Loftin said that Texas A&M was making a 'hundred year decision' when A&M started exploring the options of other conferences. The overriding sentiment here in the Longhorn Nation is that the Aggies may have been being petty. Things aren't working out, so they're taking their ball and heading elsewhere.
However, in imagining the scenarios that could unfold as this plays out, I'm starting to think that what we've been being fed is not the whole story.
I feel we're missing here the undertones of a discussion that is happening above the heads of the fans. The landscape of college football is probably going to change forever, and while we all know what the final destination is, we're going to be none-the-less surprised when we arrive.
The talk after the last alignment shuffle was all about "super-conferences". Why move to larger conferences? It's all about the money. More schools in a larger conference structure can collectively bargain for larger TV money. Four "super-conferences" would effectively have a monopoly on upper tier collegiate athletics, and would be able to squeeze every last dime possible out of the television networks.
The college football "haves" don't want to be amateur any more... they want NFL size money, and whether they need to pay the players or not is an afterthought. The AD's of top tier schools around the nation are smelling blood in the water.
Knowing this, it's apparent that "super-conferences" are primarily in the interest of the schools, and not in the interest of the television networks. Right now the T.V. networks are facing a divided collegiate world and it's probably keeping their costs down.
Back during the last realignment, with CU and NU moving out of the Big 12, this picture could have become clear to the schools. Maybe they realized they had the upper hand, and started a slow slip towards a more organized "upper-tier" of college football.
The first move to create one "super-conference" would have to be moving Texas A&M to the SEC. A&M and Texas discussed the PAC back when CU moved over. A&M didn't feel the PAC was a fit, so things stalled for a year or two. There was also the "Tech Problem".
Now, with A&M packing its bags and leaving, there's a nice package of four teams that could pull out of the Big 12:
Oklahoma, Oklahoma State, Texas Tech, and Texas.
The result would be the first super-conference. It's not the first time we've talked about heading to the PAC, and it still makes sense.
Now, the PAC has its own regional networks as part of the conference, potentially removing the LHN as an obstacle. If we make that move and divide the teams into their "logical" regional areas, we would have a "West" and a "SouthWest" division. The "SouthWest" division of the PAC would have coverage in these cities, listed by TV market size:
By picking these 8 teams:
Oklahoma, Texas, Oklahoma State, Texas Tech, Arizona, Arizona State, Colorado and Utah.
Every single team in that division would be bringing something to the table, and the television deal would be monstrous. Those 8 teams would be negotiating TV deals along with the California teams that would be covering Los Angeles(2) and SF-Oakland-SanJose(6).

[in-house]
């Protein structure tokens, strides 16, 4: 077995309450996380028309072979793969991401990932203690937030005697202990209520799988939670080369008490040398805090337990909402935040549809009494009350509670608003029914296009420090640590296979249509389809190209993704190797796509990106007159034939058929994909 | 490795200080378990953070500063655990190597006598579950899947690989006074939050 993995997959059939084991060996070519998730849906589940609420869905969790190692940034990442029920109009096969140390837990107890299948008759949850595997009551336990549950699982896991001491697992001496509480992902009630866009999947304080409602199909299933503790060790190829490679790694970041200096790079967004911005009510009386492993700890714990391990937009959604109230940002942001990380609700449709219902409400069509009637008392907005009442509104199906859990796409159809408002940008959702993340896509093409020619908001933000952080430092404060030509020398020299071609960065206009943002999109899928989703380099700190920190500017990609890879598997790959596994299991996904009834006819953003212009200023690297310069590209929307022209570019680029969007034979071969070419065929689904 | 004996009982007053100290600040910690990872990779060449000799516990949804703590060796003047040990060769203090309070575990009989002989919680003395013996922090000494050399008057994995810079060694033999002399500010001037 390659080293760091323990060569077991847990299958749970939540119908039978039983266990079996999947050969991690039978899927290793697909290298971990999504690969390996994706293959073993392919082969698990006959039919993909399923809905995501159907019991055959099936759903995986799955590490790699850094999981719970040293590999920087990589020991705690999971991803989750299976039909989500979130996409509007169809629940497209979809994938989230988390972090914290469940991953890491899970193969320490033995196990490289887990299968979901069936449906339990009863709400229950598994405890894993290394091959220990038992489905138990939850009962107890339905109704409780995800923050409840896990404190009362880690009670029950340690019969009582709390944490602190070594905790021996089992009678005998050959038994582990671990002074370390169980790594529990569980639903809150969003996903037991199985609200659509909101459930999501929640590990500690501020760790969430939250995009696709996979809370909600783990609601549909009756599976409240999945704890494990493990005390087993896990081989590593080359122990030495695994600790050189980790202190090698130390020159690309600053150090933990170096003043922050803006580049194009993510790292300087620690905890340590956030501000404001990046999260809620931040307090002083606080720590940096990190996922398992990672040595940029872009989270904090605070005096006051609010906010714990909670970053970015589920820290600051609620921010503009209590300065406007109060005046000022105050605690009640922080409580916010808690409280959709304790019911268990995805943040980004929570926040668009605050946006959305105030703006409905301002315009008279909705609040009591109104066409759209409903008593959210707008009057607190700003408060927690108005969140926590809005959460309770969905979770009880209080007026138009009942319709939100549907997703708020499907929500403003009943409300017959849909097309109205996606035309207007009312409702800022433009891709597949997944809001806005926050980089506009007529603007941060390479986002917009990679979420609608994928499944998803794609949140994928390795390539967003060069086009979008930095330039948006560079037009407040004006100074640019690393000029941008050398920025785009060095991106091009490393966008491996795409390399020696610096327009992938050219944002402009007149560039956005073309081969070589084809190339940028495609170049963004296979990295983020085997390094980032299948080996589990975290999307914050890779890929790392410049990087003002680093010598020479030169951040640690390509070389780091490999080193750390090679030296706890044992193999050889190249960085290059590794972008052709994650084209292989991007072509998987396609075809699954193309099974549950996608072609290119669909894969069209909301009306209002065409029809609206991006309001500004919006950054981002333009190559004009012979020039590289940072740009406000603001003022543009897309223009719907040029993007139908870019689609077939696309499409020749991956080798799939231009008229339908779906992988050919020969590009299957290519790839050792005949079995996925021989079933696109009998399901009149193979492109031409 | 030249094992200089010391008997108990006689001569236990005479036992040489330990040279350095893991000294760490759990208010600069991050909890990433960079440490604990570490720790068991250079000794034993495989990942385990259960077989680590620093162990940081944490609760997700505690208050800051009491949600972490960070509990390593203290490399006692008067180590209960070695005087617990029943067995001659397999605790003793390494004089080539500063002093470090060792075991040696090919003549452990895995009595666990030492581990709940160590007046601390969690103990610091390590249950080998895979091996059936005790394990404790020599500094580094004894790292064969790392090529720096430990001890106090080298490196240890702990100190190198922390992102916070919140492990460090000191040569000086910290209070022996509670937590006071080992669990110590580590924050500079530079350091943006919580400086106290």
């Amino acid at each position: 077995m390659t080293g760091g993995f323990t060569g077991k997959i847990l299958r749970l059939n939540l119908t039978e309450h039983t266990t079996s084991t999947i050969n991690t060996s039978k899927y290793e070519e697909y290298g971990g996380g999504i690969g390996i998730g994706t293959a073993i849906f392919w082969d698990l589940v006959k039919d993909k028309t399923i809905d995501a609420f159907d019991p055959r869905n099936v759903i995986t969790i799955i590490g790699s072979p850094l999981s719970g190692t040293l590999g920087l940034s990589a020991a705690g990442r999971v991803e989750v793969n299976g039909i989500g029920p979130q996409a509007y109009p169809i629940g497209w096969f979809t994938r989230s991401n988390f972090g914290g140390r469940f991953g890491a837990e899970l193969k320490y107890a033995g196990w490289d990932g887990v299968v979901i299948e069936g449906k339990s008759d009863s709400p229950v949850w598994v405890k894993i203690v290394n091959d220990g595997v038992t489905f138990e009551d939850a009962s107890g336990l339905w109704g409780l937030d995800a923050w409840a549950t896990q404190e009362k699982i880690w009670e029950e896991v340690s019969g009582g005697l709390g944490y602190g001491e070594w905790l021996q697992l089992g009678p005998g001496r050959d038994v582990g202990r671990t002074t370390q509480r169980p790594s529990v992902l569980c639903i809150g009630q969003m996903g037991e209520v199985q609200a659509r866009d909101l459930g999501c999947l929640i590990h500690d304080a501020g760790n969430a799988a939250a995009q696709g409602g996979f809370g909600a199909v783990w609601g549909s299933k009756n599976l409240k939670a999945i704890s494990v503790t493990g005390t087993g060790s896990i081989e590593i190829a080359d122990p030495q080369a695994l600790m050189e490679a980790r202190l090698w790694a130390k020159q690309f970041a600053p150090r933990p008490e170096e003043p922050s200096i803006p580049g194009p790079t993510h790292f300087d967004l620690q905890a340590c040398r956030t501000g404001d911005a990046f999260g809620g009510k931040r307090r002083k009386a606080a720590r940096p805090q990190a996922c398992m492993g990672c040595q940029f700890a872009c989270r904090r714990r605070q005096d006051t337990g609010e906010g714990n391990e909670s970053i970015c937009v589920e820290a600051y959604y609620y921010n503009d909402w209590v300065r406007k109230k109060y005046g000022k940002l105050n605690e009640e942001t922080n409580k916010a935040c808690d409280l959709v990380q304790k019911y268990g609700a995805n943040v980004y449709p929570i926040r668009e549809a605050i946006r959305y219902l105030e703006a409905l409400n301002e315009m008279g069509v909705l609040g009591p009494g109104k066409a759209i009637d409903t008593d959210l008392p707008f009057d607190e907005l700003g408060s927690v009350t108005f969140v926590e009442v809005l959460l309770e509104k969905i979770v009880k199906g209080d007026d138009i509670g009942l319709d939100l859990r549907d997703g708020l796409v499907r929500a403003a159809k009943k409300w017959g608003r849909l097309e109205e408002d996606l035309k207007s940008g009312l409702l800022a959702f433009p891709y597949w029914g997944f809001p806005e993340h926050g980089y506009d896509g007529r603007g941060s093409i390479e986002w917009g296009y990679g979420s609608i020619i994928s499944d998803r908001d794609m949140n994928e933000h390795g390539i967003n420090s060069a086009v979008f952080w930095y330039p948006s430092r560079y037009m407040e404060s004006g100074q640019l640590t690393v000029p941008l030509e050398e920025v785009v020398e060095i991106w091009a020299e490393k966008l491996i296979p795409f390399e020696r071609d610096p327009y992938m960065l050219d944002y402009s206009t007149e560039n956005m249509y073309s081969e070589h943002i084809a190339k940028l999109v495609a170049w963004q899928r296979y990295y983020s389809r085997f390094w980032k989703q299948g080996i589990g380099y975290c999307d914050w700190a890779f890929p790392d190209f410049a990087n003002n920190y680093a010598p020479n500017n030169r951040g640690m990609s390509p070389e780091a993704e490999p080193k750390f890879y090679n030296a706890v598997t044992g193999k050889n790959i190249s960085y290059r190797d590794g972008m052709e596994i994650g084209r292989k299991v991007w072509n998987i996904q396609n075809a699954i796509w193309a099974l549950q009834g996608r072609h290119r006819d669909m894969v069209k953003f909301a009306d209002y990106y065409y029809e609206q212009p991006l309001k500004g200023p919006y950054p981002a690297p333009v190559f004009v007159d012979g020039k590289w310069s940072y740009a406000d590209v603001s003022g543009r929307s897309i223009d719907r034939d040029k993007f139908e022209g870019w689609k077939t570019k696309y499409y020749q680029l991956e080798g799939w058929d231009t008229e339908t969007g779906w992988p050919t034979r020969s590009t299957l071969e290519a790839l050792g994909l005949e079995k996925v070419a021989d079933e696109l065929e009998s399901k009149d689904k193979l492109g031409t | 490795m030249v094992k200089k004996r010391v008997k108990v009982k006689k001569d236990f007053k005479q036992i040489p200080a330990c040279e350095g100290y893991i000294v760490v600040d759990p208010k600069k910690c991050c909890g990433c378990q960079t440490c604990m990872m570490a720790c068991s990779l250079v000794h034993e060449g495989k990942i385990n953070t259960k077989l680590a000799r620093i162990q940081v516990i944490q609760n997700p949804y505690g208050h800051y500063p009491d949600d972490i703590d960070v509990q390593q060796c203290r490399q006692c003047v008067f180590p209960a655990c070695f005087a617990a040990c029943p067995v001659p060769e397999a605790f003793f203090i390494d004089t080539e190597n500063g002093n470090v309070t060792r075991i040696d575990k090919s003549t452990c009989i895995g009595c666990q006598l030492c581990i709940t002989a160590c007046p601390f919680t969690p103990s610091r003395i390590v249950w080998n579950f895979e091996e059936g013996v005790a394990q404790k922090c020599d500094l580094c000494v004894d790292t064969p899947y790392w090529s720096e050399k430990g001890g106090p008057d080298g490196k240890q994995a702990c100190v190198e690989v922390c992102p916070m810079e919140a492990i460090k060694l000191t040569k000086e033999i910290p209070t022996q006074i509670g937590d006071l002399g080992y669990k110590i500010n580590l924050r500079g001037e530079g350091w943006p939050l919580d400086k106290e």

Step back and think about it. Four of the top 10 TV markets in the country would be held by this PAC-16, not to mention the significant holdings of Seattle, Denver and Phoenix giving this PAC-16 seven of the top 20. A&M is taken care of by joining the SEC, their fanbase's pride fed and their position in the coming era of college football secure.
So what are the barriers? Well for starters it would destroy the Big 12, and I assume the new PAC 16 would demand that they have the Big 12's BCS bid. This could cause an arms race between the PAC-16 and the SEC/Big10, but with teh SEC moving to 14 teams, maybe the SEC is waiting for another BCS bid to make the move to 16. Again, we can't rule out the possibility that the PAC, Big 10, and SEC are colluding in this process.
Also, some plan needs to be made for the teams in the Big 12 that don't move to the PAC. The Big 10 and SEC might be looking to poach teams to make it to 16 as well, though there's no doubt that there will be some losers in this scenario.
Talks along the line of reforming the BCS have already occured, we've heard the announcement that the PAC and Big 10 were considering a "plus-one" format.
Could this be a prelude to four 16 team conferences? Four Conference Champions? Two "Semi-Final" bowls, One Champion?
This may not happen this year, or even next year, or even in the next 5 years. But, to me, it makes too much sense... and money, to ignore.
If A&M and Texas are on the inside of this transition, it's possible that Texas would even encourage A&M to find a new home to make this neat 16 team package work. We haven't seen Texas make any strong moves to keep A&M in the conference, and that would align with us having another agenda that didn't necessarily involve A&M being tied to us and doesn't involve independence.
This potential PAC-16 would be a conference without peer in the college sporting world. The remaining three mega-conferences would be free to split the last 6 of the top 10 TV markets to our 4, paving the way for the long term success and stability of this 16 team configuration.
If you think with your wallet, you have to think about the PAC-16.